Wow, a busy few days. Saturday we had breakfast in Michigan, lunch in Wisconsin, and dinner in South Dakota. The point of the first few days of the trip was to get out West as soon as possible, and we averaged 475 miles a day for those first five days. Yesterday we spent the whole day in South Dakota, and we’ll be here all day today, too. But this is going to be a somewhat lengthy post, as I catch up to this morning.
When I left off Friday morning, we were in Wells State Park in Michigan, our second night in the Wolverine State. The first night we got severe rain, and the second night we got a plague of mosquitoes. Apparently, Lake Michigan itself is still far too cold for use by humans; we probably spent 6 hours driving along the lakeshore, and in all that time we saw only one boat. It appeared that nobody uses the lake. We didn’t see any shipping either. All the people we met were nice, but we wanted to get going to the West, so at 7:30 a.m. Saturday morning we were on the road, headed through Wisconsin.
In Wisconsin, it turned out that Green Bay had the worst stretch of road of the trip so far, by a good margin: I-41 South is a mess. But we finally got on Highway 21 all the way to Tomah, and that was a pleasant drive. We had originally planned to spend Saturday night at Great River Bluffs State Park in Minnesota, on the Mississippi River, but when we got there it was only 1:30 in the afternoon. After some discussion, we decided to push on, and we spent another four hours booking through Minnesota, and landed just over the border in Brandon, South Dakota. That was a long, hard afternoon of driving, but if we had spent those four hours kicking back in camp in Great River Bluffs, we still would have had to drive across Minnesota on Sunday.
In Brandon we found a campsite right off I-90 that was … umm … unique. It was Yogi Bear’s Jellystone Park, a “theme” campsite with hundreds of kids, costumed characters from the Yogi cartoons (I’m old enough to remember when they were new) and a tiny little campsite right by the interstate so you could listen to the big rigs rolling by all night long. But it had everything we needed, since we only stayed there about 12 hours total.
We hit the highway early again yesterday, and by about noon we were in the Badlands National Park. The Badlands are one of my favorite places, and they were particularly bad yesterday. Uncle (my brother) John and I went there in the late ‘70s, and it hasn’t changed much since then. One minute you’re in South Dakota farmland and prarie, which looks like this:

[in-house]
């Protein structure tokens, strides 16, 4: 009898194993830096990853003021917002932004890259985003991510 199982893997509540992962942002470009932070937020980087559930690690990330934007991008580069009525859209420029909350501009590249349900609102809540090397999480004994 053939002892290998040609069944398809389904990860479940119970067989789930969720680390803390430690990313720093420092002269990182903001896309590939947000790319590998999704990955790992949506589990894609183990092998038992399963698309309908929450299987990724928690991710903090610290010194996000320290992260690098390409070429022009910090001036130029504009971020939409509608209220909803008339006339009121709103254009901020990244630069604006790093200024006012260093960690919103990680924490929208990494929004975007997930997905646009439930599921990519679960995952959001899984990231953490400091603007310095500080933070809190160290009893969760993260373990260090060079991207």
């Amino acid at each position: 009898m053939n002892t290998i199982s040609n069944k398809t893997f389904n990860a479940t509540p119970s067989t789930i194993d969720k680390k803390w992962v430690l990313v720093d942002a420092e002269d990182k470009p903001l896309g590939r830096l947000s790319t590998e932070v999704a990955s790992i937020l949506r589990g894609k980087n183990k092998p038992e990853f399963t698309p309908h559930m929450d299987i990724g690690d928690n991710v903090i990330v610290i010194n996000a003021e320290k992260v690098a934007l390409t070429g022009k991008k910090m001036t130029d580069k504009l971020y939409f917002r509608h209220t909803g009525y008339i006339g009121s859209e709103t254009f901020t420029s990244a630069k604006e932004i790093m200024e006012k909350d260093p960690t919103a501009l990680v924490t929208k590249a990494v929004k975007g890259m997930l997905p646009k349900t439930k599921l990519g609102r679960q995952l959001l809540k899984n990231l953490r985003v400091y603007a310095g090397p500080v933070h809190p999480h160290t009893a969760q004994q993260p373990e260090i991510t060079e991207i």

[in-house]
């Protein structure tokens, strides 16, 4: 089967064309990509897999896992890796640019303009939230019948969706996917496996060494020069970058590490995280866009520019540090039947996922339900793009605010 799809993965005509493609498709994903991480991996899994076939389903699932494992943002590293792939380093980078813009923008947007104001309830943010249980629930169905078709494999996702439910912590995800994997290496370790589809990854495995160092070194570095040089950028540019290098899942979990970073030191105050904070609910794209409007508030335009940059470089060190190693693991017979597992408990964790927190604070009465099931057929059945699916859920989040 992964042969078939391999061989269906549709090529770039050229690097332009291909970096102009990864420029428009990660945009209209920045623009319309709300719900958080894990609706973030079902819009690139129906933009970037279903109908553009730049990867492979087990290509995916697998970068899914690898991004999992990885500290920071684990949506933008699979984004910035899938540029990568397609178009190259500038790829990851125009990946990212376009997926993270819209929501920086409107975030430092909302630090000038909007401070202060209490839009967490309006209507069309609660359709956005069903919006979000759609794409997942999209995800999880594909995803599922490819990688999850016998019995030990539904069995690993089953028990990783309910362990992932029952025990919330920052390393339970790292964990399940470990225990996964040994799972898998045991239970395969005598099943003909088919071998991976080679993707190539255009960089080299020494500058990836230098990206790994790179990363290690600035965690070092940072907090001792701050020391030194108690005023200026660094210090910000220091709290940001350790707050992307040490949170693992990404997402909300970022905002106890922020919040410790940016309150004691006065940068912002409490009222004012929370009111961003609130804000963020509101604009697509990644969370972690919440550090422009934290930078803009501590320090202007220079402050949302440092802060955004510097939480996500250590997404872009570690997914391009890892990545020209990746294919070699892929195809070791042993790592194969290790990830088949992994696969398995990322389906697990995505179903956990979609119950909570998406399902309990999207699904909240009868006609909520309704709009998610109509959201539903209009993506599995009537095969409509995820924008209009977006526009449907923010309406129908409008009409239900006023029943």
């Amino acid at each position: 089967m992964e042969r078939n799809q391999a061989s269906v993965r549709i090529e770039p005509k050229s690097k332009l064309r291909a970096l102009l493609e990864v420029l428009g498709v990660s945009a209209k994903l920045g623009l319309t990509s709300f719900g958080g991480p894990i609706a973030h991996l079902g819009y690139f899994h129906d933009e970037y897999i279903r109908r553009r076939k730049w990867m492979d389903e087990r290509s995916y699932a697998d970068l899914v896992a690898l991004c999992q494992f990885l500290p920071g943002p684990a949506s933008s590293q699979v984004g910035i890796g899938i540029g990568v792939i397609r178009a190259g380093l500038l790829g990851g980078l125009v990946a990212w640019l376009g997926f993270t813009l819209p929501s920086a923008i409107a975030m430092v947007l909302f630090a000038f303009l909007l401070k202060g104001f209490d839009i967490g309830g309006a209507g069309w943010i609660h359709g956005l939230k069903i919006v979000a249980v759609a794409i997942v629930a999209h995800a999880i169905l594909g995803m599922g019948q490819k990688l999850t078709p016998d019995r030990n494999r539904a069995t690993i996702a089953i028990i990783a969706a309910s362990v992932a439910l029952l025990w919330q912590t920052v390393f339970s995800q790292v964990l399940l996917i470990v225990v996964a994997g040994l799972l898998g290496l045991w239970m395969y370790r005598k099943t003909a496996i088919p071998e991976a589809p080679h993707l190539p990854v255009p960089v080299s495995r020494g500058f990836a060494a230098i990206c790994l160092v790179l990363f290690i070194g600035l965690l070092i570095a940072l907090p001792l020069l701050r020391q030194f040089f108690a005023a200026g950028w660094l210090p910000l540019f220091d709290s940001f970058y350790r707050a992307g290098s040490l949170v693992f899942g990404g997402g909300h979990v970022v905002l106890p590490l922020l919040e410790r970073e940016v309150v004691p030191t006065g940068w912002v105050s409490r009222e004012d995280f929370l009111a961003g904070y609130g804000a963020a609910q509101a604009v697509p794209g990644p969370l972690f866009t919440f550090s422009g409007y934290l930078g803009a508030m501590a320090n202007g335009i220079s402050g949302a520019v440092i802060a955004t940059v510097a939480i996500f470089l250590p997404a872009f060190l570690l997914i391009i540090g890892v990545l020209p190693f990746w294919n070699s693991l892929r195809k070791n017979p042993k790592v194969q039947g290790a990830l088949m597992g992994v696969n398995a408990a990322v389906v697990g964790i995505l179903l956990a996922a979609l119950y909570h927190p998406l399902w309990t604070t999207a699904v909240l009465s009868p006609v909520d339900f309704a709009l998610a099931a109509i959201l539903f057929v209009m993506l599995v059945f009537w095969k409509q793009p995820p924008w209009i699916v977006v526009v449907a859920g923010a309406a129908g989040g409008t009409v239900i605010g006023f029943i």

The next minute, the landscape has changed so much it’s almost unbelievable.
We did some hiking and got some photos of the terrain, and (under instructions from their mother) a few photos of William and Alex.
Not long after our hike, a few longhorn sheep walked up to the road and I got some great photos.
Uncle John and I also visited the Black Hills of South Dakota on that trip. Unlike the Badlands, that area has changed enormously since we were there. There’s an awesome amount of commercial development, just the sort of thing I love to avoid. Little villages like Hill City and Custer are basically gigantic outdoor malls now. The self-promotion is ugly. After I saw literally several thousand billboards all across South Dakota advertising something called Reptile Gardens — and sometimes more than a dozen billboards in a 1/4 mile stretch of highway, you couldn’t persuade me to even slow down as we passed it. We’ll see reptiles in Arizona and New Mexico later on in the trip.
Today we’re at a lovely mountain camp just a few miles west of Custer, SD. We’re in the West, by gum. Yippee-ki-yay! We’re fixin’ to spend the whole day in the Black Hills, and then tomorrow we’re headed to Bighorn National Forest. We might visit Mt. Rushmore, but to be honest I wasn’t terribly impressed by Rushmore when John and I saw it. Sadly, they still haven’t added President Obama. When they do that, maybe I’ll come back lol.
For the record, we are not roughing it in our various campsites. We have three cots and a tent that’s 9′ x 12′ and tall enough for me to stand in without bending over. Over the years I have become a master campsite cook. Saturday night we had homemade chili with red and black beans, whole kernel corn and diced tomatoes; last night we had grilled pork roast with peppercorns and garlic, and buttered linguine with Parmesan cheese. We’re eating like kings and enjoying the luxury in this private camp. It has showers and laundry (we’re ready for some laundry on our sixth day). They even delivered firewood to our campsite. You can’t get that kind of service in a five-star hotel. Hotels simply will not deliver firewood to your hotel room; I have no idea why not. The only thing we didn’t have was someone to turn down the corner of our sleeping bags and put a little chocolate on our pillows, but we managed to survive the deprivation. I had a great Father’s Day and I hope all you other dads did too.
We had a big thunderstorm last night. Of course, we stayed warm and dry in our tent, but the noise made it hard to sleep. Thanks, Obama.
Today the Sun came up and we’re well-rested. We have a whole day to play in the Black Hills. It doesn’t get any better than this, yay!